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Nov. 28, 2011

It is important, particularly for public companies, for the reported fair value of securities to be accurate. For exchange-traded securities and U.S. Treasuries, the risk of inaccurate fair-value estimates typically is low. For investments in government agencies and municipalities, the risk is increased and often requires additional effort to determine that the fair-value estimates are accurate. Some entities have invested in more complex or volatile securities, resulting in a higher risk of inaccurate fair values. Such instruments might include nonagency collateralized mortgage obligations (CMOs) and pooled trust-preferred securities (TPS). Understanding the inputs, valuation methods, and assumptions is an important part of the process of determining the fair value.

Management often relies on third-party pricing services for the fair-value estimates of securities; however, the responsibility for the accuracy of the values remains with management. Therefore it is important, particularly for public companies, for management to evaluate the accuracy of fair values and not simply accept the fair values such third-party servicers provide. Some entities employ personnel capable of evaluating and challenging third-party pricing sources, but the many without such in-house resources are much more reliant on outside sources.

Just as with other accounting estimates, management should maintain internal controls over fair-value estimates of securities. This topic was discussed at a recent meeting of the Standing Advisory Group of the Public Company Accounting Oversight Board, during which a participant commented that lack of appropriate controls over determining securities’ fair values is an area “ripe for material weaknesses.” Of course, the depth of internal controls over fair-value estimates should be commensurate with the complexity of the securities.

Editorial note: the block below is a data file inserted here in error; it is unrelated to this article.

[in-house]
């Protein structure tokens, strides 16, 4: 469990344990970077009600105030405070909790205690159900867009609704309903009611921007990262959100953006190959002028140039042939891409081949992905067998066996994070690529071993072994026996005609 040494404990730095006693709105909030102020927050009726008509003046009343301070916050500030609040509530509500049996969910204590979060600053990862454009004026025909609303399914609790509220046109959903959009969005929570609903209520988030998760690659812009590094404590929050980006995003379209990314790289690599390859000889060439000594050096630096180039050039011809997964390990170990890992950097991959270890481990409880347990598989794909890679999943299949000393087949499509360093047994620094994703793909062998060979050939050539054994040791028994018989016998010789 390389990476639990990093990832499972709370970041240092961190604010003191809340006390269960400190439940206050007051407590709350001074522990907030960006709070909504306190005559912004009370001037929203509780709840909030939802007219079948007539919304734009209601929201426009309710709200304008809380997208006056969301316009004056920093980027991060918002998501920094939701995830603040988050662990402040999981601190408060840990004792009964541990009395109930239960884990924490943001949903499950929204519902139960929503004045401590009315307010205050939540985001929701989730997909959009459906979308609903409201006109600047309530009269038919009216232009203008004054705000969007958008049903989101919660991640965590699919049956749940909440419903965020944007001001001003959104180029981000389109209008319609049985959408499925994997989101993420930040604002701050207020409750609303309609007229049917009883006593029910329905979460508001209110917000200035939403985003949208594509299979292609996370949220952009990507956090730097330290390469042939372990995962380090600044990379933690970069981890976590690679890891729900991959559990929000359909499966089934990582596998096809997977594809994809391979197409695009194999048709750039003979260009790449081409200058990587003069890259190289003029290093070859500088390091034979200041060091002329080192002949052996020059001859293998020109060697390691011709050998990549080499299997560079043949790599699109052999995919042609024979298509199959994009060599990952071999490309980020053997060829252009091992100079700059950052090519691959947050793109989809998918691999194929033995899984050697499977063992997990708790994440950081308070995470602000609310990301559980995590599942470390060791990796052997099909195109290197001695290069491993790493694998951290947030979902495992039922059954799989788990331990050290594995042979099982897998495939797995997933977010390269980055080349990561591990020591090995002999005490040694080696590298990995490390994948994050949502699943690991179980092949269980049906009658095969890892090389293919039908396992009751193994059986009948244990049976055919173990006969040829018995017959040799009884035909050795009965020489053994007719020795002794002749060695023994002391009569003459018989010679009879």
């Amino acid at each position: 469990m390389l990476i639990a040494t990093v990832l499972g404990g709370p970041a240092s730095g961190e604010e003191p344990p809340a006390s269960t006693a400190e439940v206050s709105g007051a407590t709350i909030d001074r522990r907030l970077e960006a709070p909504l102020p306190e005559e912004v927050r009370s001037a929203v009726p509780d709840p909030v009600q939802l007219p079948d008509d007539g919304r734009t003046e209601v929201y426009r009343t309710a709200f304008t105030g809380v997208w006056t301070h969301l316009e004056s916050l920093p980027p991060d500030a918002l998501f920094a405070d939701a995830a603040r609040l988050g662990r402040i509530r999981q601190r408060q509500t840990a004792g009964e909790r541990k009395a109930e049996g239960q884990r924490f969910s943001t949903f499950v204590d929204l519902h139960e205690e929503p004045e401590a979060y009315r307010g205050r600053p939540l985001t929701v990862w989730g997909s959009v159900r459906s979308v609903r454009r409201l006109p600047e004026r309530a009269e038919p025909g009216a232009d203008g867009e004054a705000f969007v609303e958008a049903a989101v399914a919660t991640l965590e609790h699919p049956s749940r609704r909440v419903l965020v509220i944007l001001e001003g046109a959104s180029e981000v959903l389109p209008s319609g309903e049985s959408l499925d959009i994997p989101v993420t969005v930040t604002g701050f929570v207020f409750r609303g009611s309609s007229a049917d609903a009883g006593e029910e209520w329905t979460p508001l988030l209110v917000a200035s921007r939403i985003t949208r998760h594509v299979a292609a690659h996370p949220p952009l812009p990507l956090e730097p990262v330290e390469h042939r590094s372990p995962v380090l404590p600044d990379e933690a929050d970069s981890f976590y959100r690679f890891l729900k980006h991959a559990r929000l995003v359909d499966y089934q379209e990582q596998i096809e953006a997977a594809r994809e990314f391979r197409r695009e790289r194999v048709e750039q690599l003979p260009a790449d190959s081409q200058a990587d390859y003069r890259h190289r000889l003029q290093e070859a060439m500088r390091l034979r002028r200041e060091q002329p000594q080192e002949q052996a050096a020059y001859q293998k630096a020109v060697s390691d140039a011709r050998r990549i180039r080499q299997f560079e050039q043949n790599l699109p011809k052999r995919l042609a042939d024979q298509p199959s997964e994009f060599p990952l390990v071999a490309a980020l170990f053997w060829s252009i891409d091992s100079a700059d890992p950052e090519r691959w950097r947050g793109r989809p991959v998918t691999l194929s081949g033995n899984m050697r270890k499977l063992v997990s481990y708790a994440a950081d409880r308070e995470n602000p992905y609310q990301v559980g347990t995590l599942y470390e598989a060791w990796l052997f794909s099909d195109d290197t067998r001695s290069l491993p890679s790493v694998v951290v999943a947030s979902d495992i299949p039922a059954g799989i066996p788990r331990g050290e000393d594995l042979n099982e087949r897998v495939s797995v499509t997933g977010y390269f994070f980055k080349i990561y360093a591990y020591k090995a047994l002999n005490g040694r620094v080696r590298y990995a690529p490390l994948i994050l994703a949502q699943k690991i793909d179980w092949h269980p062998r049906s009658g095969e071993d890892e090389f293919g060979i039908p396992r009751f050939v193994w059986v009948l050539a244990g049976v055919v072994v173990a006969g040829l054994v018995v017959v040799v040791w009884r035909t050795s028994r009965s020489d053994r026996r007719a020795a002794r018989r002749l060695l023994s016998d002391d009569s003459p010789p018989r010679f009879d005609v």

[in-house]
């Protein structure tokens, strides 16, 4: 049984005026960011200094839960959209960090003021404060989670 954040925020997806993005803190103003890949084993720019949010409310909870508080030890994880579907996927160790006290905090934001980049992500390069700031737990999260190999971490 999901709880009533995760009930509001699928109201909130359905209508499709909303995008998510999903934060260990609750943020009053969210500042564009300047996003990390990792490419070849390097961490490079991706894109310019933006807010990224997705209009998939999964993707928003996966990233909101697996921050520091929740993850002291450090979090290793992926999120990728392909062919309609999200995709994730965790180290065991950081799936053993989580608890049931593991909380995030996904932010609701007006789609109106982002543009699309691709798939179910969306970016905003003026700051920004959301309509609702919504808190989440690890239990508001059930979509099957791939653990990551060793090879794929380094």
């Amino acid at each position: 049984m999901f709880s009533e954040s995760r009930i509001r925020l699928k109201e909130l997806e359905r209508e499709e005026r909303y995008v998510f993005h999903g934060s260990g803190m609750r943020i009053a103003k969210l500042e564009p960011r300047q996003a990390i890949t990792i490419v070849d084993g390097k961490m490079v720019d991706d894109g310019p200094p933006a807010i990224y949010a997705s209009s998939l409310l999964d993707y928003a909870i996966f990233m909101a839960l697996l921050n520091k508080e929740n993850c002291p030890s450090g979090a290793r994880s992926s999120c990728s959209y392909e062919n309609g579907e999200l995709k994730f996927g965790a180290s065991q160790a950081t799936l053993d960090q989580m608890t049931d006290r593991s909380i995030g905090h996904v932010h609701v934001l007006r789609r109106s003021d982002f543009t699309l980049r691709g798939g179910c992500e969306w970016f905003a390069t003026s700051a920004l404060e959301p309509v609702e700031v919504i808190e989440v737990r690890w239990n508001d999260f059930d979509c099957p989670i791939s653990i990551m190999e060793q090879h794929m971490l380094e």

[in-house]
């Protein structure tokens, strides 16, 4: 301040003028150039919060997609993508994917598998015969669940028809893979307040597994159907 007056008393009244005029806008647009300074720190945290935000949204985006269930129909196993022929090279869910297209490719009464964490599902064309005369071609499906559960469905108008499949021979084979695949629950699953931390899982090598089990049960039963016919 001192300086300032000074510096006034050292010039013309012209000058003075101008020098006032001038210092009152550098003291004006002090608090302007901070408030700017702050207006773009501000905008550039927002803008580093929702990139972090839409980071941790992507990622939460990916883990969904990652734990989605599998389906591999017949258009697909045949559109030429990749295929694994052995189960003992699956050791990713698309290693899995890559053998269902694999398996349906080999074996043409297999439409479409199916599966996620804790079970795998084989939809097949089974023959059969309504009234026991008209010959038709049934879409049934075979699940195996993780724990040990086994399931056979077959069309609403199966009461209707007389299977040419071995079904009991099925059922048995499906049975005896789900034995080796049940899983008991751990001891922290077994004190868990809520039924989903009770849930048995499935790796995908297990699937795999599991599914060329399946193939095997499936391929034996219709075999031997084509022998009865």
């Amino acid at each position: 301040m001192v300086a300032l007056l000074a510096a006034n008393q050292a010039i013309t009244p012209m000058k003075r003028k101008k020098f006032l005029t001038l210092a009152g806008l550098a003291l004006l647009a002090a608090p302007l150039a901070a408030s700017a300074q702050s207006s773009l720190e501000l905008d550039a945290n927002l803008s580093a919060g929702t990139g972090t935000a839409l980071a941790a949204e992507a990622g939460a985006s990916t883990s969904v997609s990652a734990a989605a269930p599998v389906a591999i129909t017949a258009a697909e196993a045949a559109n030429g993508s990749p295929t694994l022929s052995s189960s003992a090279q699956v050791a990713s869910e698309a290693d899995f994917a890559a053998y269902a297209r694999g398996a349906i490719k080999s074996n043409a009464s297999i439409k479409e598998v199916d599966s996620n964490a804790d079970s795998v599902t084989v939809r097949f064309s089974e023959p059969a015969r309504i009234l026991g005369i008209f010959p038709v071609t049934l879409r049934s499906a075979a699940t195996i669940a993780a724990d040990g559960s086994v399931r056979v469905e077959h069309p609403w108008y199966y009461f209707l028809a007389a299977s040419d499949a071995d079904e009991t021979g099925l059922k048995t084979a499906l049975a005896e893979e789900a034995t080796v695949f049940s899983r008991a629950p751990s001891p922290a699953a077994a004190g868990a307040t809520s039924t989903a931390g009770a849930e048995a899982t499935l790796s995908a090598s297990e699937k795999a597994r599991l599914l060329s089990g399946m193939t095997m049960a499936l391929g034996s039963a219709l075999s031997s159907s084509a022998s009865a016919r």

Controls that management might have in place include:

  • In-house personnel capable of monitoring the financial markets and projecting the impact of market changes on securities;
  • Obtaining – and reviewing – the inputs, methods, and assumptions used by management’s source of fair values, which may be a third-party provider; or
  • Obtaining fair values from a third-party pricing source (other than the original third-party provider) to corroborate the fair-value estimates. For complex investments, such as nonagency CMOs and pooled TPS, this control should include review of the inputs, methods, and assumptions used to determine the fair-value estimates.

Given that many entities have a calendar year-end (Dec. 31), this is an opportune time to review internal controls in the area of securities fair-value estimates.

For more information, please contact your Crowe audit engagement team or your external auditor.  

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Sydney Garmong
Local Office Managing Partner,
Washington D.C.
202.779.9911